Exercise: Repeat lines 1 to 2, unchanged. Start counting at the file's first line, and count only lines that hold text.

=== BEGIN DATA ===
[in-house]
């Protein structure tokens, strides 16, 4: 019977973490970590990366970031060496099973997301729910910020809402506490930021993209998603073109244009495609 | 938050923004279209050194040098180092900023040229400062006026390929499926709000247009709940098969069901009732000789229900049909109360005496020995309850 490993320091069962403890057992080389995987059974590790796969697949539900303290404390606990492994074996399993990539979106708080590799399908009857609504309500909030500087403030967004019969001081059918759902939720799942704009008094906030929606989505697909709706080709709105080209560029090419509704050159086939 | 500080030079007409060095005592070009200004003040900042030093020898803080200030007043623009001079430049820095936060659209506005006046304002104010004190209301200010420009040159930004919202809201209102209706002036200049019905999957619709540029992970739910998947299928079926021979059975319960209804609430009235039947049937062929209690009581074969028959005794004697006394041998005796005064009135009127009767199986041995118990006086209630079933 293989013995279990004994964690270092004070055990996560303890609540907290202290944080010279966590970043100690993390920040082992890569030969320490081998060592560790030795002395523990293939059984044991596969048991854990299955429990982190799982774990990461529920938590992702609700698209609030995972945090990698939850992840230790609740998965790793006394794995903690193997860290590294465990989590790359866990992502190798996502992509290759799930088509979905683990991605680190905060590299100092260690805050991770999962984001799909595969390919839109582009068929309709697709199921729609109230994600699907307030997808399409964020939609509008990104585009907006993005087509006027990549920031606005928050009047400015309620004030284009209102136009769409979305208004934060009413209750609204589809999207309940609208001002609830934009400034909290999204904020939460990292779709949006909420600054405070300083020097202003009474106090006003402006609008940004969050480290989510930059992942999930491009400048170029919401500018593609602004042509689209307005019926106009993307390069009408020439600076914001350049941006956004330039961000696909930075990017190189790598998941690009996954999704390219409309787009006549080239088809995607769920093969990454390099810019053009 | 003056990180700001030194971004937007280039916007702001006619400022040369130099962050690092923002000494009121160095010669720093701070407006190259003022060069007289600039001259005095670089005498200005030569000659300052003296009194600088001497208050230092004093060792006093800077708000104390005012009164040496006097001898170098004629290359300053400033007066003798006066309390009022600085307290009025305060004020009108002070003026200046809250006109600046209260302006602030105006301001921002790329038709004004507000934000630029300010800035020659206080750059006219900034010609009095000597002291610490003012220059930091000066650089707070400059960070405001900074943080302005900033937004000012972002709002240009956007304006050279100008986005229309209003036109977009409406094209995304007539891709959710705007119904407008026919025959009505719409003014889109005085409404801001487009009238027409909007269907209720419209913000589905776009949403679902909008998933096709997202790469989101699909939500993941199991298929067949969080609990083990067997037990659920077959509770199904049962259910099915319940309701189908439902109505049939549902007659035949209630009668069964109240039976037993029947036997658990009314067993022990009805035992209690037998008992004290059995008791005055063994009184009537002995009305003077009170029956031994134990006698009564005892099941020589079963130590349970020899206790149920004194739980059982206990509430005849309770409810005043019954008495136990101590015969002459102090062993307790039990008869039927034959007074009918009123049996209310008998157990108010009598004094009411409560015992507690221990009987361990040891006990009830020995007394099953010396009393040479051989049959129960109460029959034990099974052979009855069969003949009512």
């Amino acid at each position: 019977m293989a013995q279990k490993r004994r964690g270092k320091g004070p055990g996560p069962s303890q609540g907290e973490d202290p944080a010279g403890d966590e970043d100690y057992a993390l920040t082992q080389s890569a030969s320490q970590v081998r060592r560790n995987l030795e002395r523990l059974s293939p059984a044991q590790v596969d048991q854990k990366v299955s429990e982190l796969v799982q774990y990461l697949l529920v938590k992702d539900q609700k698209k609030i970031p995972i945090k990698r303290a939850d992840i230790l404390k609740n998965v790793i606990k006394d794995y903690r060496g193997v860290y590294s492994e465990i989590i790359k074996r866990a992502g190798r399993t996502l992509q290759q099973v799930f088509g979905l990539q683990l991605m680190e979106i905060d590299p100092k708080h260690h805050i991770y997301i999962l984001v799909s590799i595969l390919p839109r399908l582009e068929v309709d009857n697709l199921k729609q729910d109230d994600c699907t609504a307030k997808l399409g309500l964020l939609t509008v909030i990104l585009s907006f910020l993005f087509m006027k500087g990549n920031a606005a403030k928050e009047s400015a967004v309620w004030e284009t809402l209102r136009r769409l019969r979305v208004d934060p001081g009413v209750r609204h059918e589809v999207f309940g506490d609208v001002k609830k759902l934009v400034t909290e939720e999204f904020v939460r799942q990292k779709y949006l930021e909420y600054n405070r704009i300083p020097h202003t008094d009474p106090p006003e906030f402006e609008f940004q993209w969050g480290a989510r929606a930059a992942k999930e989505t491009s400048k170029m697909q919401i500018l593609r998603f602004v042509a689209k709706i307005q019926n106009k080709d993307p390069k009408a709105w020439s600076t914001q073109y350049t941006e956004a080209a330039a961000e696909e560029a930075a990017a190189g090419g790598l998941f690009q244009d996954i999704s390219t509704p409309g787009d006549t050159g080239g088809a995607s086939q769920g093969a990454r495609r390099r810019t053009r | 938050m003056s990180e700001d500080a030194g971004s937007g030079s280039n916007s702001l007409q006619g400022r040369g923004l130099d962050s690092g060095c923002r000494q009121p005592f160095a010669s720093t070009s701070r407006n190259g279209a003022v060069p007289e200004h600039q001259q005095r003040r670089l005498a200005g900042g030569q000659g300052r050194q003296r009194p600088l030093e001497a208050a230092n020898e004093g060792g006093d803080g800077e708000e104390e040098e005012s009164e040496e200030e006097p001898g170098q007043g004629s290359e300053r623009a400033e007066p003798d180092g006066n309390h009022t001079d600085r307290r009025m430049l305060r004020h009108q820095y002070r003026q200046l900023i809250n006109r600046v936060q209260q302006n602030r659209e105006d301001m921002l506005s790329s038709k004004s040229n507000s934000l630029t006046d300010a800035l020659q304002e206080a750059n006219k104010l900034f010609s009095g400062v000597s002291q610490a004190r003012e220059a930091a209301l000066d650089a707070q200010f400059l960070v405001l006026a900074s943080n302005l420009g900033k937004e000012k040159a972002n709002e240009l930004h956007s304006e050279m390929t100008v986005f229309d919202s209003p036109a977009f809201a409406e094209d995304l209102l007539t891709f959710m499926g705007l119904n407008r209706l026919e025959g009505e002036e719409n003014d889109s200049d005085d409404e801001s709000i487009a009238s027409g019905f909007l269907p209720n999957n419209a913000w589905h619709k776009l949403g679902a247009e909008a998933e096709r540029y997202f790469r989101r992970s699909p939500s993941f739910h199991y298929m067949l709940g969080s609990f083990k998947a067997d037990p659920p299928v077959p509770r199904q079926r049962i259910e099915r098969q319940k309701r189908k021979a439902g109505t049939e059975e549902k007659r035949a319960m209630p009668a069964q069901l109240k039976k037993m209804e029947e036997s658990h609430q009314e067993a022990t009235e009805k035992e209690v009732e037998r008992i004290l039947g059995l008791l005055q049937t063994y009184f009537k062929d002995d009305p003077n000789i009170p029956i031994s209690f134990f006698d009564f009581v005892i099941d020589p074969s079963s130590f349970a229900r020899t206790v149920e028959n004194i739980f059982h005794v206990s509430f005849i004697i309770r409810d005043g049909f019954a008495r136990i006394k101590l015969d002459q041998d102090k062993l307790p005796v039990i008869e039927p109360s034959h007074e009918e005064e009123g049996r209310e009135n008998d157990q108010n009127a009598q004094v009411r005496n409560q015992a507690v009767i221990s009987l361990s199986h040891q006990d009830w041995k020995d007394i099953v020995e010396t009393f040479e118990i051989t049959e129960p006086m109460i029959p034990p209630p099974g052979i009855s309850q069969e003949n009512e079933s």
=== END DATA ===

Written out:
[in-house]
């Protein structure tokens, strides 16, 4: 019977973490970590990366970031060496099973997301729910910020809402506490930021993209998603073109244009495609 | 938050923004279209050194040098180092900023040229400062006026390929499926709000247009709940098969069901009732000789229900049909109360005496020995309850 490993320091069962403890057992080389995987059974590790796969697949539900303290404390606990492994074996399993990539979106708080590799399908009857609504309500909030500087403030967004019969001081059918759902939720799942704009008094906030929606989505697909709706080709709105080209560029090419509704050159086939 | 500080030079007409060095005592070009200004003040900042030093020898803080200030007043623009001079430049820095936060659209506005006046304002104010004190209301200010420009040159930004919202809201209102209706002036200049019905999957619709540029992970739910998947299928079926021979059975319960209804609430009235039947049937062929209690009581074969028959005794004697006394041998005796005064009135009127009767199986041995118990006086209630079933 293989013995279990004994964690270092004070055990996560303890609540907290202290944080010279966590970043100690993390920040082992890569030969320490081998060592560790030795002395523990293939059984044991596969048991854990299955429990982190799982774990990461529920938590992702609700698209609030995972945090990698939850992840230790609740998965790793006394794995903690193997860290590294465990989590790359866990992502190798996502992509290759799930088509979905683990991605680190905060590299100092260690805050991770999962984001799909595969390919839109582009068929309709697709199921729609109230994600699907307030997808399409964020939609509008990104585009907006993005087509006027990549920031606005928050009047400015309620004030284009209102136009769409979305208004934060009413209750609204589809999207309940609208001002609830934009400034909290999204904020939460990292779709949006909420600054405070300083020097202003009474106090006003402006609008940004969050480290989510930059992942999930491009400048170029919401500018593609602004042509689209307005019926106009993307390069009408020439600076914001350049941006956004330039961000696909930075990017190189790598998941690009996954999704390219409309787009006549080239088809995607769920093969990454390099810019053009 | 003056990180700001030194971004937007280039916007702001006619400022040369130099962050690092923002000494009121160095010669720093701070407006190259003022060069007289600039001259005095670089005498200005030569000659300052003296009194600088001497208050230092004093060792006093800077708000104390005012009164040496006097001898170098004629290359300053400033007066003798006066309390009022600085307290009025305060004020009108002070003026200046809250006109600046209260302006602030105006301001921002790329038709004004507000934000630029300010800035020659206080750059006219900034010609009095000597002291610490003012220059930091000066650089707070400059960070405001900074943080302005900033937004000012972002709002240009956007304006050279100008986005229309209003036109977009409406094209995304007539891709959710705007119904407008026919025959009505719409003014889109005085409404801001487009009238027409909007269907209720419209913000589905776009949403679902909008998933096709997202790469989101699909939500993941199991298929067949969080609990083990067997037990659920077959509770199904049962259910099915319940309701189908439902109505049939549902007659035949209630009668069964109240039976037993029947036997658990009314067993022990009805035992209690037998008992004290059995008791005055063994009184009537002995009305003077009170029956031994134990006698009564005892099941020589079963130590349970020899206790149920004194739980059982206990509430005849309770409810005043019954008495136990101590015969002459102090062993307790039990008869039927034959007074009918009123049996209310008998157990108010009598004094009411409560015992507690221990009987361990040891006990009830020995007394099953010396009393040479051989049959129960109460029959034990099974052979009855069969003949009512």